|Luxury Full-size SUV/Crossover||$87,933||4.8%|
|High-end Luxury Car||$96,423||-3.8%|
|High Performance Car||$113,801||5.5%|
For automakers, the conundrum is this: Compact and subcompact cars have paper-thin profit margins, and so they’re not pushing them very hard. The money is in trucks. And that’s where much of the marketing dollars go. But compact and subcompact cars are out there, and if Americans really wanted to buy small economical cars and save a ton of money on purchasing costs, interest, and fuel, they could. But not many do.
This conundrum can be further complicated by fuel prices, which can wreak havoc on production planning by automakers. In the past, surging gasoline prices have caused consumer preferences to shift to more economical vehicles. But when gasoline prices fell again, those preferences shifted back to trucks with a vengeance.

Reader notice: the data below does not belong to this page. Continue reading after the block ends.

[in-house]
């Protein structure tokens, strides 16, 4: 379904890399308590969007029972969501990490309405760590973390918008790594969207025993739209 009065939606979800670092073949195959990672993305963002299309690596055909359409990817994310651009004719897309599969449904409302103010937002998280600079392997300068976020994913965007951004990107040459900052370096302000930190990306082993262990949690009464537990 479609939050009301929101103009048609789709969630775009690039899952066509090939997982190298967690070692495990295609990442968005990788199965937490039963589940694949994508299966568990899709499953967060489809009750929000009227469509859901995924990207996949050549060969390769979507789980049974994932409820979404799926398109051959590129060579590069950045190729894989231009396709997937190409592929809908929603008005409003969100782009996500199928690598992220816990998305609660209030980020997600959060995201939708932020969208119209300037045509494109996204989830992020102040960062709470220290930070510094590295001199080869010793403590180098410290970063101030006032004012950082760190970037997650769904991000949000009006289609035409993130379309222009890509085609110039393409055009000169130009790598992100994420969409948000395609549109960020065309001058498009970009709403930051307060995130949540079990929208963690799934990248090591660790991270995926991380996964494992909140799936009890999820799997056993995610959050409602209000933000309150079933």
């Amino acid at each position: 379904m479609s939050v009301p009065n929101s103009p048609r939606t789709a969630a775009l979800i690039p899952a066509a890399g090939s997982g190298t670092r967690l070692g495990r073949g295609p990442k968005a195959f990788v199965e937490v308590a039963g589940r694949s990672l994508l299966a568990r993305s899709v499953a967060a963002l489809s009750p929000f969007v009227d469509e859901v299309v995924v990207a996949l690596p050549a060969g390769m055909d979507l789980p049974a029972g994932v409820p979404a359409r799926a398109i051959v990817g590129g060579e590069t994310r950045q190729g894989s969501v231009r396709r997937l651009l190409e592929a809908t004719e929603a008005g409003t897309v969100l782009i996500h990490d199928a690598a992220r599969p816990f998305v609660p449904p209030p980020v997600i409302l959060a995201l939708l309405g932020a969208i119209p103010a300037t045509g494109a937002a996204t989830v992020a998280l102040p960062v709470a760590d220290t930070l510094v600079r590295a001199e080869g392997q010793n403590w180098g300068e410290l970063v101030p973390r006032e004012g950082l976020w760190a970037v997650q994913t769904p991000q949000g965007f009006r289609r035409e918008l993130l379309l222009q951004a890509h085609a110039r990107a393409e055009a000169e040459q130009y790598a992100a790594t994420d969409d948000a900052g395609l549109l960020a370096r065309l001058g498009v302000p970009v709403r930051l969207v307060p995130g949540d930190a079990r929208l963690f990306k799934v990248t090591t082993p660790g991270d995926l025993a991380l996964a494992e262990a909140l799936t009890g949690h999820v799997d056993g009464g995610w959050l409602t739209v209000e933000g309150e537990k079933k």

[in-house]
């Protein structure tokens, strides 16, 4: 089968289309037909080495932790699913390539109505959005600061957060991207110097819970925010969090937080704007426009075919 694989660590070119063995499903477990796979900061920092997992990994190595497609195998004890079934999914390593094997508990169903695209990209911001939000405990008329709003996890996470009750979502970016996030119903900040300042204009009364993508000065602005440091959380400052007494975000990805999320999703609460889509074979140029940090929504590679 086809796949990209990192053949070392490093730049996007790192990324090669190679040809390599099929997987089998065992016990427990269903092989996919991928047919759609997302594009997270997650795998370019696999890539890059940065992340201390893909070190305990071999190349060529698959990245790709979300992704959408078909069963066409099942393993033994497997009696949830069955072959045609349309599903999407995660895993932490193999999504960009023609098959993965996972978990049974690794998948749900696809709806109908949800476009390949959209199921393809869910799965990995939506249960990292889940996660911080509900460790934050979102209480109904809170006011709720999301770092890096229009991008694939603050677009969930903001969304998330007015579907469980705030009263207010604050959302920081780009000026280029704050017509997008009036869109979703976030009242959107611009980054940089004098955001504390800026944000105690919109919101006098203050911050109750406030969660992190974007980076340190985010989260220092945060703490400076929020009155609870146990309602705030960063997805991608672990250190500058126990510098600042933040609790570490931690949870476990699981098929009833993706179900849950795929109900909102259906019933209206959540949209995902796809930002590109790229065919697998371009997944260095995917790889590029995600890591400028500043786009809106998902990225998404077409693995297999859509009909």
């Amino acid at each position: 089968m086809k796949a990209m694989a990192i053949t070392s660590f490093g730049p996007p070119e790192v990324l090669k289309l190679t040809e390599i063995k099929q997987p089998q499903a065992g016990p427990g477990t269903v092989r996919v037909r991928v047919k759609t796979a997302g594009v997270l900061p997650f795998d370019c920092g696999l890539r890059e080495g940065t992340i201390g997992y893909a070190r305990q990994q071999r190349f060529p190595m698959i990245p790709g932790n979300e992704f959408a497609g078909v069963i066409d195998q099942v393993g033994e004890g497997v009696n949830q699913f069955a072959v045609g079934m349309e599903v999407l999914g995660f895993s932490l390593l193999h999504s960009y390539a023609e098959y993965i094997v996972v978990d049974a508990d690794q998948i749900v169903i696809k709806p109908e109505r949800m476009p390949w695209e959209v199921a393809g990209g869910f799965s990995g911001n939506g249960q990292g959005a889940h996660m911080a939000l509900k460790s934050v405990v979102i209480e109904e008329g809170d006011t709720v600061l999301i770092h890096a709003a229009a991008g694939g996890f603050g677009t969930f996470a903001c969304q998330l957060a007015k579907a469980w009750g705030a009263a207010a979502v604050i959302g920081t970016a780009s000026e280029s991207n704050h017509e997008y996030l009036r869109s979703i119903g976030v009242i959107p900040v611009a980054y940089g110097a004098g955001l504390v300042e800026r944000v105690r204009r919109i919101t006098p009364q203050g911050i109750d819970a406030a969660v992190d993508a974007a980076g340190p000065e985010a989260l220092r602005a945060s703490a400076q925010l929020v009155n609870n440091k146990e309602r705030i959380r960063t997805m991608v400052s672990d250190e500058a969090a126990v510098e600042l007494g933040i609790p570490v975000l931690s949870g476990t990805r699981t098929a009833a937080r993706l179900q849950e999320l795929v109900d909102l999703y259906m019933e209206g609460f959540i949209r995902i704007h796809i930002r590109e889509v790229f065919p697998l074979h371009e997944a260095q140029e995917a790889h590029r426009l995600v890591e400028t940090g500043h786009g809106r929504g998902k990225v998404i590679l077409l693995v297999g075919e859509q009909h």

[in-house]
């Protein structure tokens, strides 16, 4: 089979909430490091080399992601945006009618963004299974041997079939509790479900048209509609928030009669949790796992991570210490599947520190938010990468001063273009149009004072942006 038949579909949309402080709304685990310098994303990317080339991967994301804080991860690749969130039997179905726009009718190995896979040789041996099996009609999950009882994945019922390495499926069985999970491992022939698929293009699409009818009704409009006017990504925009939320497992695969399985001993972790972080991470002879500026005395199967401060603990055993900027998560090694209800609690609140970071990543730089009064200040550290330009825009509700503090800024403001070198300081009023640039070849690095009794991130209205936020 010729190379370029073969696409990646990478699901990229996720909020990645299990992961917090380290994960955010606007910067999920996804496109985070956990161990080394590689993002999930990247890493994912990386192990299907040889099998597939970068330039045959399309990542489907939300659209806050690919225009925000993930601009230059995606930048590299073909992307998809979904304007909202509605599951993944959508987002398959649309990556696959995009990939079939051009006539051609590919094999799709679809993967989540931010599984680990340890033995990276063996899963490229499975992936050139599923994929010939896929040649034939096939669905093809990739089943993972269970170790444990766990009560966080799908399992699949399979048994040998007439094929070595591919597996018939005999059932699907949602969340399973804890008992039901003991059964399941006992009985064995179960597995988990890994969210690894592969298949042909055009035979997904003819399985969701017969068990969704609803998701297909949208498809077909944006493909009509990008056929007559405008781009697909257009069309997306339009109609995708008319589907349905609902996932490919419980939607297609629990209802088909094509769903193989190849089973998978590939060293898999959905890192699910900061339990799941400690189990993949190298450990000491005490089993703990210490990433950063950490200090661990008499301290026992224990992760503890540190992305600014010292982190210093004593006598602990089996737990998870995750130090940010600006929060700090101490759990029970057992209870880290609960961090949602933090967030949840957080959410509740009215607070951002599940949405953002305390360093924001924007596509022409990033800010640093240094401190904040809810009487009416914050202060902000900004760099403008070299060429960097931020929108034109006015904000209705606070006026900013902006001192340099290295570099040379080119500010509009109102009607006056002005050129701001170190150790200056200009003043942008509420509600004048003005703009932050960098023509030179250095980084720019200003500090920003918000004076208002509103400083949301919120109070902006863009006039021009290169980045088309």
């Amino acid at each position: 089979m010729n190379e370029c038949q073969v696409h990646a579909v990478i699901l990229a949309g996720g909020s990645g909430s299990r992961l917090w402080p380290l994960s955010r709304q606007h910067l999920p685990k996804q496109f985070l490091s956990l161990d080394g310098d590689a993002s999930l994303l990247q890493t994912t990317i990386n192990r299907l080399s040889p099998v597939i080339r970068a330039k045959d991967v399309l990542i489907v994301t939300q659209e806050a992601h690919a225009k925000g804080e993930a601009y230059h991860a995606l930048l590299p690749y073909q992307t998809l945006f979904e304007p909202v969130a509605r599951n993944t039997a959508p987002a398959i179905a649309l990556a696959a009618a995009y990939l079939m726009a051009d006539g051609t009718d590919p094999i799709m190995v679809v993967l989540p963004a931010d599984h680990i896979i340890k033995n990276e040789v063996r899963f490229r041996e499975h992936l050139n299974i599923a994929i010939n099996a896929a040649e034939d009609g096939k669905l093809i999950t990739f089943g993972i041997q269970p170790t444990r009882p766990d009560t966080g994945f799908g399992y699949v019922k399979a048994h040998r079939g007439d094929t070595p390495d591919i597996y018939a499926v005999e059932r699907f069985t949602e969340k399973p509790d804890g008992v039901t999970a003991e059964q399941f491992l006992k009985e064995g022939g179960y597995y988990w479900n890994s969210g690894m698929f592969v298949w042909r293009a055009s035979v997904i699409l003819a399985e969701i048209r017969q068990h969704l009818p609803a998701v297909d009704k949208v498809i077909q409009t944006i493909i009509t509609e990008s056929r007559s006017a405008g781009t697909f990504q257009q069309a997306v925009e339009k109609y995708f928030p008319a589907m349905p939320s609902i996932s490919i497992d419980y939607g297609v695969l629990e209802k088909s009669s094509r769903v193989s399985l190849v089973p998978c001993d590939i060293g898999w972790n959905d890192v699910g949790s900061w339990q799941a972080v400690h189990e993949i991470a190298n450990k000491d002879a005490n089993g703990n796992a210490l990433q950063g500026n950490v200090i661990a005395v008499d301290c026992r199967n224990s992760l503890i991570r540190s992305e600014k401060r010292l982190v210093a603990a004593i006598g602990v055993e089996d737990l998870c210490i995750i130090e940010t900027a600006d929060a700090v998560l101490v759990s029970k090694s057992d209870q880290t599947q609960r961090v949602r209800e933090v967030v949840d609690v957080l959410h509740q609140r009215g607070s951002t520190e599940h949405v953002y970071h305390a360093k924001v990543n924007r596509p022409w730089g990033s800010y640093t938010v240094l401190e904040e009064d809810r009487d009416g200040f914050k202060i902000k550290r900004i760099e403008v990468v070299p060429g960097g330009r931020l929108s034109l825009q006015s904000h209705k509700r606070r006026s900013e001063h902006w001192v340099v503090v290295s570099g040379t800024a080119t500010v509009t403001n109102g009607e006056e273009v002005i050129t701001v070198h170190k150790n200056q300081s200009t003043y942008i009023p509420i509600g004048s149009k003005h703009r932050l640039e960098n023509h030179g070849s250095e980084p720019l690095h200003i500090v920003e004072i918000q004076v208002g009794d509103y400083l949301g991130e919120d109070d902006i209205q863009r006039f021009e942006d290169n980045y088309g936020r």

At the same time, even as the average transaction price has surged year after year, total new-vehicle sales have declined in what is a brutally mature market, with new-vehicle sales in 2018 just below where they’d been in 2000. This makes for 18 years of stagnation with a huge trough in the middle during the Financial Crisis. But price increases and the shift to more expensive higher-profit margin vehicles has kept the dollars rolling for automakers.
Somewhere there is a cause-and-effect relationship between declining unit sales and higher prices, but it is not clear where this relationship is because Americans most eagerly buy the highest-profit margin vehicles (pickups) while at the same time spurning subcompacts that sell for a third of the price.